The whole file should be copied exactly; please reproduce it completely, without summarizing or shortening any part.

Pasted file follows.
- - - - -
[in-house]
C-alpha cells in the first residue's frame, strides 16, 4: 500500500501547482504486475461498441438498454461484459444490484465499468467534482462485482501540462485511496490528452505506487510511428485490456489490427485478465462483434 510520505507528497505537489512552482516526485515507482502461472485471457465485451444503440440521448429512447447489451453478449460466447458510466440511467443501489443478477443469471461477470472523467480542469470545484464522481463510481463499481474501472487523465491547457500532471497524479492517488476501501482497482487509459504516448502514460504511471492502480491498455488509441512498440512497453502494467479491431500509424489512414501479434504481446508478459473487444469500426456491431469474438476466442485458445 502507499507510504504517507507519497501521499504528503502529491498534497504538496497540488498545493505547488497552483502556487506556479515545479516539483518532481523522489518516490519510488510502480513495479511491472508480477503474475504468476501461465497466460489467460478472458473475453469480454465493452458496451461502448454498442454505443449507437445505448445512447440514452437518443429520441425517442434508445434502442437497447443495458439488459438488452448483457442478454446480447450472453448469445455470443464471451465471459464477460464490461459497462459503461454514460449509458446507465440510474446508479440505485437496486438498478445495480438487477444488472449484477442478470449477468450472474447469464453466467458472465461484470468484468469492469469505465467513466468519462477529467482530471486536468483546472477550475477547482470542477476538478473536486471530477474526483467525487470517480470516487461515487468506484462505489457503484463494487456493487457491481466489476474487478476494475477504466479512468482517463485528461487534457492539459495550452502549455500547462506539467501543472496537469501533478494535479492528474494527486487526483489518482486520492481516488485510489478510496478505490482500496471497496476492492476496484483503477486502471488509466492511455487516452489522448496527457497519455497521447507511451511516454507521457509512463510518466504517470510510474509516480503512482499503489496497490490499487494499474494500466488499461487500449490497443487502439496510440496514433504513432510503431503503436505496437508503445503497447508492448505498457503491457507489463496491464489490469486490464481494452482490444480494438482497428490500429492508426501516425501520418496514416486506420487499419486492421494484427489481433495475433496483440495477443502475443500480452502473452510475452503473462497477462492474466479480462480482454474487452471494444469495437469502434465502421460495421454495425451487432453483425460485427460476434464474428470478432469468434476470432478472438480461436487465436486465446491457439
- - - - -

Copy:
[in-house]
C-alpha cells in the first residue's frame, strides 16, 4: 500500500501547482504486475461498441438498454461484459444490484465499468467534482462485482501540462485511496490528452505506487510511428485490456489490427485478465462483434 510520505507528497505537489512552482516526485515507482502461472485471457465485451444503440440521448429512447447489451453478449460466447458510466440511467443501489443478477443469471461477470472523467480542469470545484464522481463510481463499481474501472487523465491547457500532471497524479492517488476501501482497482487509459504516448502514460504511471492502480491498455488509441512498440512497453502494467479491431500509424489512414501479434504481446508478459473487444469500426456491431469474438476466442485458445 502507499507510504504517507507519497501521499504528503502529491498534497504538496497540488498545493505547488497552483502556487506556479515545479516539483518532481523522489518516490519510488510502480513495479511491472508480477503474475504468476501461465497466460489467460478472458473475453469480454465493452458496451461502448454498442454505443449507437445505448445512447440514452437518443429520441425517442434508445434502442437497447443495458439488459438488452448483457442478454446480447450472453448469445455470443464471451465471459464477460464490461459497462459503461454514460449509458446507465440510474446508479440505485437496486438498478445495480438487477444488472449484477442478470449477468450472474447469464453466467458472465461484470468484468469492469469505465467513466468519462477529467482530471486536468483546472477550475477547482470542477476538478473536486471530477474526483467525487470517480470516487461515487468506484462505489457503484463494487456493487457491481466489476474487478476494475477504466479512468482517463485528461487534457492539459495550452502549455500547462506539467501543472496537469501533478494535479492528474494527486487526483489518482486520492481516488485510489478510496478505490482500496471497496476492492476496484483503477486502471488509466492511455487516452489522448496527457497519455497521447507511451511516454507521457509512463510518466504517470510510474509516480503512482499503489496497490490499487494499474494500466488499461487500449490497443487502439496510440496514433504513432510503431503503436505496437508503445503497447508492448505498457503491457507489463496491464489490469486490464481494452482490444480494438482497428490500429492508426501516425501520418496514416486506420487499419486492421494484427489481433495475433496483440495477443502475443500480452502473452510475452503473462497477462492474466479480462480482454474487452471494444469495437469502434465502421460495421454495425451487432453483425460485427460476434464474428470478432469468434476470432478472438480461436487465436486465446491457439